Mobile technology isnt just about staying in touch anymore. With a growing number of smartphones, tablets and mobile computers, along with highercapacity mobile networks, enterprises are now focusing on how they can use mobile tools to transform their business models and core processes. Taking mobility to the next level requires integrating this technology into the business in ways that provide real return on investment. Providing new mobile capabilities is challenging, because the networks and infrastructures surrounding them is rapidly changing. Mobile service providers are rolling out higher-speed services and eliminating unlimited data plans. Many businesses are shifting away from company-supplied devices to employee-owned devices, which means less investment and responsibility up frontbut IT has to support significantly more platforms. The biggest challenge is supporting enterprise applications on a variety of operating systems, including iOS, Android and Windows Mobile, in an environment where the user, not IT, decides when to upgrade the OS. Security, management and end user support are among the other challenges. To deal with these issues, IT managers need to take a hard look at the various aspects of a mobile applications life cycle, including development, distribution, security, support and enhancement. These areas must be planned before starting the mobile app development process, because theyll impact the development approach selected. In this report we delve into the eight pieces of the mobile app life-cycle process that are critical to assess. We also examine five app development approaches and their respective advantages and challenges.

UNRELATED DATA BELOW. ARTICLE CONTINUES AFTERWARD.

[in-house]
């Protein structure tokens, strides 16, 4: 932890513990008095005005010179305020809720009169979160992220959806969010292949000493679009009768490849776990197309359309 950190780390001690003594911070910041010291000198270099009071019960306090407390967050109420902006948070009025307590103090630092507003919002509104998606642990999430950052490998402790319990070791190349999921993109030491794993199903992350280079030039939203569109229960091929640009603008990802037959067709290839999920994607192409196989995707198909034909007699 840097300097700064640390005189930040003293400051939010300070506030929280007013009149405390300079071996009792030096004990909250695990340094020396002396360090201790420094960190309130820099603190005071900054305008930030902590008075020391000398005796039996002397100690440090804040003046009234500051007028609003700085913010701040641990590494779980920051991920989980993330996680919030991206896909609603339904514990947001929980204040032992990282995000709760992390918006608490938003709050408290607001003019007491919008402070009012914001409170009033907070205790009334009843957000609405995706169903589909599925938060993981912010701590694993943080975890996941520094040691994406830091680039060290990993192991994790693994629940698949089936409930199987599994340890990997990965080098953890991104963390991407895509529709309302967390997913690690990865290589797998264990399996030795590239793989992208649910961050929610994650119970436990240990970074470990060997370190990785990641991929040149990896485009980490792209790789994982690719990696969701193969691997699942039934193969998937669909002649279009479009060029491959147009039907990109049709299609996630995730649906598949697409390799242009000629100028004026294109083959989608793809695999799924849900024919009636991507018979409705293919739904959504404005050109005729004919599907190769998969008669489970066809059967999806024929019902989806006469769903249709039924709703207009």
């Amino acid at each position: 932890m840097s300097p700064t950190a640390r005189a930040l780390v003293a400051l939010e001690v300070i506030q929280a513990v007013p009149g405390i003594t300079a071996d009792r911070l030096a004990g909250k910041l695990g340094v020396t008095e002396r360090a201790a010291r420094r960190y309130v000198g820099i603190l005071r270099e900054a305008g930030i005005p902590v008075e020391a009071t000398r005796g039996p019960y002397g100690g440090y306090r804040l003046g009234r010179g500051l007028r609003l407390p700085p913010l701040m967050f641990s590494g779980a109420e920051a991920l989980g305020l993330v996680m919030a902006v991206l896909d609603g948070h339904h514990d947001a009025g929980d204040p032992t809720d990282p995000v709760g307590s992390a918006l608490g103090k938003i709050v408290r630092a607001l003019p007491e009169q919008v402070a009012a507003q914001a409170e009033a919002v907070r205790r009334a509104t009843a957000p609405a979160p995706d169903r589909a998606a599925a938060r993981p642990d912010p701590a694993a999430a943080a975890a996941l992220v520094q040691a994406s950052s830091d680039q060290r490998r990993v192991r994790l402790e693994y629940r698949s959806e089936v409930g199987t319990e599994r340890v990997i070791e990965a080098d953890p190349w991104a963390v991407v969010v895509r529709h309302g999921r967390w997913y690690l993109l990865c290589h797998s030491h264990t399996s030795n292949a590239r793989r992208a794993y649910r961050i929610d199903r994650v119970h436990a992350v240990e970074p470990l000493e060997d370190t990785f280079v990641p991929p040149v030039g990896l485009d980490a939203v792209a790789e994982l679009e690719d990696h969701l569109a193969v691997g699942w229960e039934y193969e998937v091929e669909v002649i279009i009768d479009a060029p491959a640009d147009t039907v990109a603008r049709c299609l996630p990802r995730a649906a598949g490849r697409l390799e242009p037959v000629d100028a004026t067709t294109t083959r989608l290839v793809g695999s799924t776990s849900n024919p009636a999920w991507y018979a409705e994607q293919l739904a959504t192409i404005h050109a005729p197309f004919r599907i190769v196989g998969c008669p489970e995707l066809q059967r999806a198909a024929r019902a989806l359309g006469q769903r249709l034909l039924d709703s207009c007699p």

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How to Take IT Mobile


Mobility is IT managements new challenge. Driven by the growing number of smartphones, tablets and mobile computers, along with higher-capacity mobile networks, companies are exploring how they can use mobile tools to transform their core processes and business models. Mobile email and text capabilities have let employees stay connected wherever they are, but taking mobility to the next level requires integrating mobility into the business in ways that drive real ROI. New mobile capabilities must be delivered in a rapidly changing environment. While the mobile service providers are rolling out higher-speed services, theyre also eliminating unlimited data plans. In addition, many businesses are shifting from company-supplied to employee-owned
Figure 1

Unsupported OS Platforms
Which of the following OS platforms are allowed to run within your organization, but are not officially supported by IT?

Apple/Mac

33%
Android

31%
Linux (open source)

27%
RIM (BlackBerry)

25%
Windows

21%
Linux (vendor-specific)

15%
Unix

14%
None

35%
Note: Multiple responses allowed Data: InformationWeek Analytics OS Wars Survey of 441 business technology professionals, May 2011